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Encyclopedia > Mohsen Kadivar
Mohsen Kadivar
Mohsen Kadivar

Mohsen Kadivar (محسن کدیور, born June 7, 1959) is an Iranian Islamic philosopher, Shia cleric and activist. Image File history File links Mohsen Kadivar 2004 © Iran Daily, permission to use with credits given. ... June 7 is the 158th day of the year in the Gregorian calendar (159th in leap years), with 207 days remaining. ... 1959 (MCMLIX) was a common year starting on Thursday of the Gregorian calendar. ... Shiʻa Islam (Arabic شيعى follower; English has traditionally used Shiite) makes up the second largest sect of believers in Islam, constituting about 30%–35% of all Muslim. ... A cleric is: A member of the clergy of a religion, especially one that has trained or ordained priests, preachers, or other religious professionals; or A member of a character class in Dungeons & Dragons and similar fantasy role-playing games. ...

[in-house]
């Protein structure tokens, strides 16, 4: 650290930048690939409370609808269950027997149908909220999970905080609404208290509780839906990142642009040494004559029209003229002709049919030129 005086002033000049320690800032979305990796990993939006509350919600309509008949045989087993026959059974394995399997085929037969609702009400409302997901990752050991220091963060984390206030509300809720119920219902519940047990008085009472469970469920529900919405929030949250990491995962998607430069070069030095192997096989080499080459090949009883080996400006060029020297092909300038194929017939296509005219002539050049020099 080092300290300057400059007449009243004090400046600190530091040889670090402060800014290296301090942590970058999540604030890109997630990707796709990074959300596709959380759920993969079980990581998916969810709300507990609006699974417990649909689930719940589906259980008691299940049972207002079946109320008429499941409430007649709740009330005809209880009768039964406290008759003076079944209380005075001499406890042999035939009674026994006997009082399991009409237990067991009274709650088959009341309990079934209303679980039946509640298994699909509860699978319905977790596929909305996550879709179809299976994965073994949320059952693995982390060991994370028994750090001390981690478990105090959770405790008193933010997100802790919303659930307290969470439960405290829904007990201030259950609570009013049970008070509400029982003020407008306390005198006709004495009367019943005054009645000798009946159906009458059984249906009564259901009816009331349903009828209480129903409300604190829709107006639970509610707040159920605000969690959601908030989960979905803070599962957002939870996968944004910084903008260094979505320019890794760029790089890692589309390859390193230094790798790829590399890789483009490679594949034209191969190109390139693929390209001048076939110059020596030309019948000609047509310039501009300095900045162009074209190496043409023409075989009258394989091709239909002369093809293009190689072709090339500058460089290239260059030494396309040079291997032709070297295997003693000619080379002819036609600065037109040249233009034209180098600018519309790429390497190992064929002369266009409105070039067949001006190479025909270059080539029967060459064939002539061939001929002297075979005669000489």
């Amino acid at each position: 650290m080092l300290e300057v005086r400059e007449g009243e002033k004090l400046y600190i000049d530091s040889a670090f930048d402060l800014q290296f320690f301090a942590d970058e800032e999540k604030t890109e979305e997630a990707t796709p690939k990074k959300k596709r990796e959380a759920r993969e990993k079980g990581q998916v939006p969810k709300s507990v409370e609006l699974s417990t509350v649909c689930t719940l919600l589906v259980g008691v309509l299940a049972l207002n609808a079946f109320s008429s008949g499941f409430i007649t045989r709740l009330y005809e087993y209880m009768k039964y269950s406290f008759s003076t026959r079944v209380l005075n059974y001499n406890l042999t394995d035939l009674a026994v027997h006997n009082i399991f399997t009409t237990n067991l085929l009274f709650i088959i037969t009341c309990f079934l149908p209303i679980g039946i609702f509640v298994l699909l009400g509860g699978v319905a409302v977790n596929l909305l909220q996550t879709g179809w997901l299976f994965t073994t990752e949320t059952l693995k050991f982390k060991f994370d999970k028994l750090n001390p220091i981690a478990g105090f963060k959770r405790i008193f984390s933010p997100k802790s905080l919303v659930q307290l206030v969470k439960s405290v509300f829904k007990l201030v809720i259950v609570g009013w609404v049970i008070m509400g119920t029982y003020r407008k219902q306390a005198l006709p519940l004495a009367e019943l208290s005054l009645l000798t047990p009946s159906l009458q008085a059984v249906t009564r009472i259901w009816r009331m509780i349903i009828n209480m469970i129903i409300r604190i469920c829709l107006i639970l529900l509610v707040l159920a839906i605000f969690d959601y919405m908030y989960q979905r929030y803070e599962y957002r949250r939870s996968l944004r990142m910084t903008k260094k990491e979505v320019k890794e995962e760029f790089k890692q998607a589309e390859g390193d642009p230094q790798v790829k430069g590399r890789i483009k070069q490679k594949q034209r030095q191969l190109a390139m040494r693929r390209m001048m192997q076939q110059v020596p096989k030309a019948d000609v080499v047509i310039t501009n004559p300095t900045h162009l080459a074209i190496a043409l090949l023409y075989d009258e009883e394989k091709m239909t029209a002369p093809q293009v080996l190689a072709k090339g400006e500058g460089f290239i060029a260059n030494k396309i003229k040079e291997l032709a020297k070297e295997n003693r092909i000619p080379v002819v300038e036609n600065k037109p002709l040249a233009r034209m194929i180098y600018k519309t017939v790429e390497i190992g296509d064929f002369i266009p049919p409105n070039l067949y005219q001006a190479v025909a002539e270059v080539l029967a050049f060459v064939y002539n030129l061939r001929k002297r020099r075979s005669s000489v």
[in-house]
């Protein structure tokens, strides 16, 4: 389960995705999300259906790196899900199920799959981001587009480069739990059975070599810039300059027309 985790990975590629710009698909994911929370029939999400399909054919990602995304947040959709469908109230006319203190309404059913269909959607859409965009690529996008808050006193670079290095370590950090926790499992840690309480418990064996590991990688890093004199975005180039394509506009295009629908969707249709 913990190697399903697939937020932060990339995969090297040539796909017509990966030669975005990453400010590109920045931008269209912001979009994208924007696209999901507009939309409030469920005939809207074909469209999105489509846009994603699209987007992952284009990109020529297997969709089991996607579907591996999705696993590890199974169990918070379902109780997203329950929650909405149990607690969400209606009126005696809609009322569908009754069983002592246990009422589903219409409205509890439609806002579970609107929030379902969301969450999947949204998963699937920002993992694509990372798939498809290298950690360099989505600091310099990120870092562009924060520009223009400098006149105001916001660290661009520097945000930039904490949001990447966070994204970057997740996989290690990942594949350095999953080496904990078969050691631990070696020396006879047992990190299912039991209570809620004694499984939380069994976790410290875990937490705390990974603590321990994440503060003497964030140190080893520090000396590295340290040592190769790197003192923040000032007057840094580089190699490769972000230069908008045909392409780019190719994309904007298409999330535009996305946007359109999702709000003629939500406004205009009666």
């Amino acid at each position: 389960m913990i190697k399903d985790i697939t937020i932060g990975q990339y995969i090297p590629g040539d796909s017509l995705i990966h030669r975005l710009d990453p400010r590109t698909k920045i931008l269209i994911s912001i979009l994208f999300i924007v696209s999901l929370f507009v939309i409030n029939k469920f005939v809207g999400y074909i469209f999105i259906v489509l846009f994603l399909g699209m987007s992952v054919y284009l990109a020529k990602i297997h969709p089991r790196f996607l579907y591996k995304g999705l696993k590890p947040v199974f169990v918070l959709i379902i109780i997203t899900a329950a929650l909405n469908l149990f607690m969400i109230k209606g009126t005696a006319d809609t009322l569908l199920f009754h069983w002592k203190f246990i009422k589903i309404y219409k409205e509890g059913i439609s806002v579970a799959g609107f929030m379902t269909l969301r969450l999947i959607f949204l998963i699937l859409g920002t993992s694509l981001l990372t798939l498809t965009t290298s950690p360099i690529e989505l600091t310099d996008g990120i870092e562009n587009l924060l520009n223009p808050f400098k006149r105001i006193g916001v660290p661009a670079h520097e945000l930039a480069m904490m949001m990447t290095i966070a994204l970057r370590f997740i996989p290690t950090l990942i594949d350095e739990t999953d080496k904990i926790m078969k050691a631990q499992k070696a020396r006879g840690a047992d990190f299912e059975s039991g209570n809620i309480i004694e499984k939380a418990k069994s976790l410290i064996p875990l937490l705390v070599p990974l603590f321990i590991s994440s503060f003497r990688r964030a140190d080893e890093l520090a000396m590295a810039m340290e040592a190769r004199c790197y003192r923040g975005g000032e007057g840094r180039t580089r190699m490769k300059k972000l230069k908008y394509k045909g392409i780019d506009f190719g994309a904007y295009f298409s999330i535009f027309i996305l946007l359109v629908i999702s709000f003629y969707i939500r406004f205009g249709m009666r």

Kadivar married in 1981 and has four children. 1981 (MCMLXXXI) was a common year starting on Thursday of the Gregorian calendar. ...

Contents


Education and academic carrier